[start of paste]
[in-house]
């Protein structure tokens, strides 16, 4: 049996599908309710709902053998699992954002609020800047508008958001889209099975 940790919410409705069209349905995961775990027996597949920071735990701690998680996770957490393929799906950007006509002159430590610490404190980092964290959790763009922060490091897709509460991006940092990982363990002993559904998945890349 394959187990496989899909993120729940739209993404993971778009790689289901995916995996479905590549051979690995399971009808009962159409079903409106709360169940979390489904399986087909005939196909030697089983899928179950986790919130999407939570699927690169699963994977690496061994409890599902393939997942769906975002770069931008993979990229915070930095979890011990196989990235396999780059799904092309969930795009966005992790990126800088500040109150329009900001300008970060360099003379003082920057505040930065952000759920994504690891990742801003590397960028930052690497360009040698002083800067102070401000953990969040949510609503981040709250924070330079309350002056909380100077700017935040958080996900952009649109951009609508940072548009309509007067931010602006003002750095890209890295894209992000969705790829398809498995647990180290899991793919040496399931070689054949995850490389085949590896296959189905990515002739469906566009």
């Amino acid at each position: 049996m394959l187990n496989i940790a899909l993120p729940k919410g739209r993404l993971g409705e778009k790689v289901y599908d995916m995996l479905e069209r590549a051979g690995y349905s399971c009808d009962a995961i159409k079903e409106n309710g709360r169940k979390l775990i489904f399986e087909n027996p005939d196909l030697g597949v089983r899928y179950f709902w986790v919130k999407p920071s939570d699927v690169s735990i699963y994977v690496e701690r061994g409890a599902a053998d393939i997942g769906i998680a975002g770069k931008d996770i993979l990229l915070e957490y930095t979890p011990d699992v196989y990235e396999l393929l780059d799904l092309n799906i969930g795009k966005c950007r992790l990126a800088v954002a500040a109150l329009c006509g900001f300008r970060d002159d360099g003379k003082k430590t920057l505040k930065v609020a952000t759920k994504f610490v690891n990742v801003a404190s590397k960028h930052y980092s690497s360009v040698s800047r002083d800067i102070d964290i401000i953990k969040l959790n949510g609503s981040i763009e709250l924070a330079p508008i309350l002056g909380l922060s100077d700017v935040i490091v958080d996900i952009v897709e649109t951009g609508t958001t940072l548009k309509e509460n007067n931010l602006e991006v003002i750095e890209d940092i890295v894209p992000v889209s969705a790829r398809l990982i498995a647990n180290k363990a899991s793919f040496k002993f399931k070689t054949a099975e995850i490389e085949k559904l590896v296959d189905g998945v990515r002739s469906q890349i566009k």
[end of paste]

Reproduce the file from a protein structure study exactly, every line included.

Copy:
[in-house]
């Protein structure tokens, strides 16, 4: 049996599908309710709902053998699992954002609020800047508008958001889209099975 940790919410409705069209349905995961775990027996597949920071735990701690998680996770957490393929799906950007006509002159430590610490404190980092964290959790763009922060490091897709509460991006940092990982363990002993559904998945890349 394959187990496989899909993120729940739209993404993971778009790689289901995916995996479905590549051979690995399971009808009962159409079903409106709360169940979390489904399986087909005939196909030697089983899928179950986790919130999407939570699927690169699963994977690496061994409890599902393939997942769906975002770069931008993979990229915070930095979890011990196989990235396999780059799904092309969930795009966005992790990126800088500040109150329009900001300008970060360099003379003082920057505040930065952000759920994504690891990742801003590397960028930052690497360009040698002083800067102070401000953990969040949510609503981040709250924070330079309350002056909380100077700017935040958080996900952009649109951009609508940072548009309509007067931010602006003002750095890209890295894209992000969705790829398809498995647990180290899991793919040496399931070689054949995850490389085949590896296959189905990515002739469906566009």
């Amino acid at each position: 049996m394959l187990n496989i940790a899909l993120p729940k919410g739209r993404l993971g409705e778009k790689v289901y599908d995916m995996l479905e069209r590549a051979g690995y349905s399971c009808d009962a995961i159409k079903e409106n309710g709360r169940k979390l775990i489904f399986e087909n027996p005939d196909l030697g597949v089983r899928y179950f709902w986790v919130k999407p920071s939570d699927v690169s735990i699963y994977v690496e701690r061994g409890a599902a053998d393939i997942g769906i998680a975002g770069k931008d996770i993979l990229l915070e957490y930095t979890p011990d699992v196989y990235e396999l393929l780059d799904l092309n799906i969930g795009k966005c950007r992790l990126a800088v954002a500040a109150l329009c006509g900001f300008r970060d002159d360099g003379k003082k430590t920057l505040k930065v609020a952000t759920k994504f610490v690891n990742v801003a404190s590397k960028h930052y980092s690497s360009v040698s800047r002083d800067i102070d964290i401000i953990k969040l959790n949510g609503s981040i763009e709250l924070a330079p508008i309350l002056g909380l922060s100077d700017v935040i490091v958080d996900i952009v897709e649109t951009g609508t958001t940072l548009k309509e509460n007067n931010l602006e991006v003002i750095e890209d940092i890295v894209p992000v889209s969705a790829r398809l990982i498995a647990n180290k363990a899991s793919f040496k002993f399931k070689t054949a099975e995850i490389e085949k559904l590896v296959d189905g998945v990515r002739s469906q890349i566009k």